One down. So many more to go.

On Thursday, Calgary hockey fans breathed a huge sigh of relief as newly acquired defenceman Noah Hanifin signed a six-year extension with an average annual cap hit of $4.95-million. It was almost a million less than what ex-Flame Dougie Hamilton was earning.

But if you’re a fan of the Edmonton Oilers, the more appropriate comparable is Darnell Nurse.

With less than two weeks before the start of training camp, Nurse remains one of several big-name players who are still without a contract for next season.

Expect that to change now that the first domino has fallen. While Hanifin and Nurse play a different style and are two years apart, they put up similar numbers last season — Hanifin scored 10 goals and 32 points, while Nurse had six goals and 26 points — and project to be as important as the other to their respective team.

In other words, Oilers GM Peter Chiarelli could save himself a lot of paperwork by photocopying Hanifin’s contract and simply scratching out the names.

When it comes to Toronto’s William Nylander, Buffalo’s Sam Reinhart and the other restricted free agents, the process becomes a bit more difficult.

Here is a look at who’s still out there and what they might be looking for:

William Nylander, Toronto

The first of the three youngsters that the Leafs have to sign is perhaps the most perplexing.

Forget Auston Matthews and Mitch Marner. The question that GM Kyle Dubas should be asking is whether Nylander is the next David Pastrnak or Nik Ehlers?

When it comes to contracts, the answer is about the same.

A year ago, Pastrnak signed a six-year deal worth $40-million. Ehlers signed for seven years and $42-million. Both were drafted in the same year as Nylander and both have put up similar numbers.

Ehlers, who signed his extension before the start of last season, has now combined for 69 goals and 162 points in 236 games. Pastrnak, who has now played four years in the league, had combined for 59 goals and 123 points in 172 games at the time of his signing.

Nylander has combined for 48 goals and 135 points in 185 games.
In other words, expect something in the $45-million range. The only question is whether it’s spread over six or seven years.

Josh Morrissey, Winnipeg

The 23-year-old defenceman is the same age as Nurse, but he’s got one less year of experience. That’s another way of saying that we don’t really know exactly what Morrissey is going to be at the NHL level.

Last season, he ranked fourth amongst Jets defencemen in ice time and was behind only Dustin Byfuglien and Tyler Myers with 26 points. Not bad, considering he barely saw any time on the power play.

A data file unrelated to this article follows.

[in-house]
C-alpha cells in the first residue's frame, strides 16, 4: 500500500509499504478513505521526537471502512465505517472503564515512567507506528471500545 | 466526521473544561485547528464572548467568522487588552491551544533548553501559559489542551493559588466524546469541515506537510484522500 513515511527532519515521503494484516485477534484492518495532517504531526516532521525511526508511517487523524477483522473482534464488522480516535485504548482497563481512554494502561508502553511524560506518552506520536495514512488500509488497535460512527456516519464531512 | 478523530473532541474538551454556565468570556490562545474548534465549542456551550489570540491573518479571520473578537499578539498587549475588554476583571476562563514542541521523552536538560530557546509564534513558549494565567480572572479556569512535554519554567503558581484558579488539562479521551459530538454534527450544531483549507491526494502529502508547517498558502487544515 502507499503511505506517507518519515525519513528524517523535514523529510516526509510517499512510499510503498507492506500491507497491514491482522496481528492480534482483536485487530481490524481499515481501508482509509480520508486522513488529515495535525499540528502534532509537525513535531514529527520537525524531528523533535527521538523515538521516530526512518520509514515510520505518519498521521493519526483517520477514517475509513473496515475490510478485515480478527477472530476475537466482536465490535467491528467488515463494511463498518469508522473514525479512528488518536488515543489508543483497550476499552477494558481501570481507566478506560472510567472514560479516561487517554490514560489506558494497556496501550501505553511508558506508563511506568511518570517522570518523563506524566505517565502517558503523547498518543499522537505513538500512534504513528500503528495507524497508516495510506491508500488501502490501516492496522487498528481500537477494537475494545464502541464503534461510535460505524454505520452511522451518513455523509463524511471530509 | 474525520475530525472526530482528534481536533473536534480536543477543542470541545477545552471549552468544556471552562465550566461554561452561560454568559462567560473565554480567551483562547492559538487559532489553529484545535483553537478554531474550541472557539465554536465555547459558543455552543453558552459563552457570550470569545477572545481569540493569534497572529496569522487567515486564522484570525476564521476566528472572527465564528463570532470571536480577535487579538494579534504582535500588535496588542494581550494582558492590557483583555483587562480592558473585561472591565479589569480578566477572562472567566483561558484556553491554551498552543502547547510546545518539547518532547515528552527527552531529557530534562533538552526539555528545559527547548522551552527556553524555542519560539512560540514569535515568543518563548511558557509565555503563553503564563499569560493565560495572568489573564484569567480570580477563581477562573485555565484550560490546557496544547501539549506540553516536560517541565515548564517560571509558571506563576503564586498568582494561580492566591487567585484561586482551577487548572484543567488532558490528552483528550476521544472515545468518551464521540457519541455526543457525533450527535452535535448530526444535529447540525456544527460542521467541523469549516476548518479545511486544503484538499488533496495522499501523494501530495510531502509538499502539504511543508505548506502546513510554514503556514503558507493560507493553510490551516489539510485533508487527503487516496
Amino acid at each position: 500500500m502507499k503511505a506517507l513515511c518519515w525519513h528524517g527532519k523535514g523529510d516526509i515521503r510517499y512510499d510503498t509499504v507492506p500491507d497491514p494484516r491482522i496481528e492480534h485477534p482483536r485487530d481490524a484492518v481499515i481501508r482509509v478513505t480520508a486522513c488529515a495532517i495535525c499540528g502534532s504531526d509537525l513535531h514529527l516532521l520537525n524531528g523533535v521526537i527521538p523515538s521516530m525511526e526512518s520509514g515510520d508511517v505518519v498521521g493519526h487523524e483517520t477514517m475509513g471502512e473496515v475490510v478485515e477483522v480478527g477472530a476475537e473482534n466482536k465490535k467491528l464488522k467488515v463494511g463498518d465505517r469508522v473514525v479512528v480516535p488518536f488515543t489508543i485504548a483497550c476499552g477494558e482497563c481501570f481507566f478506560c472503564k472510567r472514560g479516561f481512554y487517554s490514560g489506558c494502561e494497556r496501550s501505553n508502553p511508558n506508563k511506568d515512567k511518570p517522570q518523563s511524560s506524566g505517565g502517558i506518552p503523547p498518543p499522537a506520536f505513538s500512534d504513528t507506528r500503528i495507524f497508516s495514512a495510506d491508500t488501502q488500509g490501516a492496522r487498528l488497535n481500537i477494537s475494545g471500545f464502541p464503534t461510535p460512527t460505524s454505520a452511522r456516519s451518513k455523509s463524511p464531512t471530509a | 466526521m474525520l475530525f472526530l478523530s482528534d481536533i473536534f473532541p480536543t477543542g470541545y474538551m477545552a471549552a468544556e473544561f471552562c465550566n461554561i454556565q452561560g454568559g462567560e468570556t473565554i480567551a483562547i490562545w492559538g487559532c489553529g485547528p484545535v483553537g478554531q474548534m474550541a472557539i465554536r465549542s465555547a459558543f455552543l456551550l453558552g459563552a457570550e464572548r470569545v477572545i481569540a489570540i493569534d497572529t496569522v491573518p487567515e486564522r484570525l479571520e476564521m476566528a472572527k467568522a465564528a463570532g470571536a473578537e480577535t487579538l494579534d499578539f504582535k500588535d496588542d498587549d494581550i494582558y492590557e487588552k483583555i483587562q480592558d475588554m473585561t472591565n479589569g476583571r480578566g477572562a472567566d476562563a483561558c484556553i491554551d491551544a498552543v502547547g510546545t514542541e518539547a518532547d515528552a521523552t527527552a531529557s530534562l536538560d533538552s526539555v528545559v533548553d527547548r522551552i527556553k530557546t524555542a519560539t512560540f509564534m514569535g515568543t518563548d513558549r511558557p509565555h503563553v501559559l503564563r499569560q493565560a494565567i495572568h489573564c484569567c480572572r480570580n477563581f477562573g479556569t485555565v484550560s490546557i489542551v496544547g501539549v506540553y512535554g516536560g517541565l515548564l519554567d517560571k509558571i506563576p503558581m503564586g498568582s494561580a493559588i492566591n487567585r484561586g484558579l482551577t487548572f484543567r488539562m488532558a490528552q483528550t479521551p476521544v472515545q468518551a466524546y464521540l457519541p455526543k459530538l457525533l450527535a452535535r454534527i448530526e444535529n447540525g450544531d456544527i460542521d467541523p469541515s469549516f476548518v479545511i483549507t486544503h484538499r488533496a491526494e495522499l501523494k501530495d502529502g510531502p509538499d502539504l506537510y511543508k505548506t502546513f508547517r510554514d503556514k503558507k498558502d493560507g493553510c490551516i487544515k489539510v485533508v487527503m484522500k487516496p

When Jacob Trouba came out of his entry-level deal, he signed a two-year deal with a $3-million annual average. That’s not a bad option for a player with a small track record and whose role is expected to expand even further now that Toby Enstrom has returned to Europe. Then again, Trouba’s next contract cost the Jets $5.5-million, so the safer option might be getting Morrissey signed to a long-term deal that looks better with every year.

Sam Reinhart, Buffalo

After two middling seasons, Reinhart exploded offensively with 25 goals and 50 points.

And yet, it didn’t feel like a career year. Not with Reinhart posting a minus-24 rating on a team that finished with the worst record in the NHL. Nearly half his points came on the power play and they mostly came in the second half, when he moved from centre to wing and saw a bump in production and playing time after the Sabres traded Evander Kane.

Buffalo won’t be as thin up front this season. While Ryan O’Reilly is gone, the team acquired Jeff Skinner, Patrik Berglund and Connor Sheary in summer trades and will be holding out a spot for rookie Casey Mittelstadt.

So where does that leave Reinhart? As a No. 2 overall pick who has put up 140 point in 249 games, the six-year and $33-million that No. 3 overall pick Jonathan Drouin (141 points in 241 games) signed last season looks like a fair comparable.

Nick Ritchie, Anaheim

After scoring 20 goals and 38 points this season, the Ducks rewarded winger Ondrej Kase with a three-year contract extension worth $7.8-million. Kase was a seventh-round pick in 2014, the same year that Ritchie was selected 10th overall.

But while Kase improved on his numbers from a year ago, Ritchie took a small step backwards last season. He had just 10 goals and 27 points in 76 games with Anaheim. And while the 6-foot-2 and 234-pound Ritchie provides the sort of physical intangibles that Kase and others simply cannot bring, he needs to show that he can score at the NHL level and play amongst the top-6 before the Ducks reward him with the sort of contract that Washington’s Tom Wilson (six years, $31-million) signed this summer.

For that reason, a bridge deal might be the best option for Ritchie. It allows him to refine the offensive part of his game and prove that he can be the third wheel on one of the top lines.

Shea Theodore, Vegas

Theodore went from being a seventh defenceman in Anaheim to being minute-muncher on a team that reached the Stanley Cup final. Toss in the fact that he had 29 points in 61 games and you’d figure the 23-year-old is in line for a major payday.

So why the hold up? Well, it probably has less to do with Theodore and more to do with putting aside money just in case a certain Norris Trophy winner becomes available.

With Ottawa’s Erik Karlsson still on the trading block, the Golden Knights might not be able to sign the 23-year-old to the sort of long-term deal that Florida’s Michael Matheson (eight years and $39-million) recently received — especially with Nate Schmidt’s contract expiring at the end of this season. At the same time, you don’t want to have to re-negotiate with Theodore two years from now if Karlsson ends up elsewhere, because it could end up costing you twice as much.


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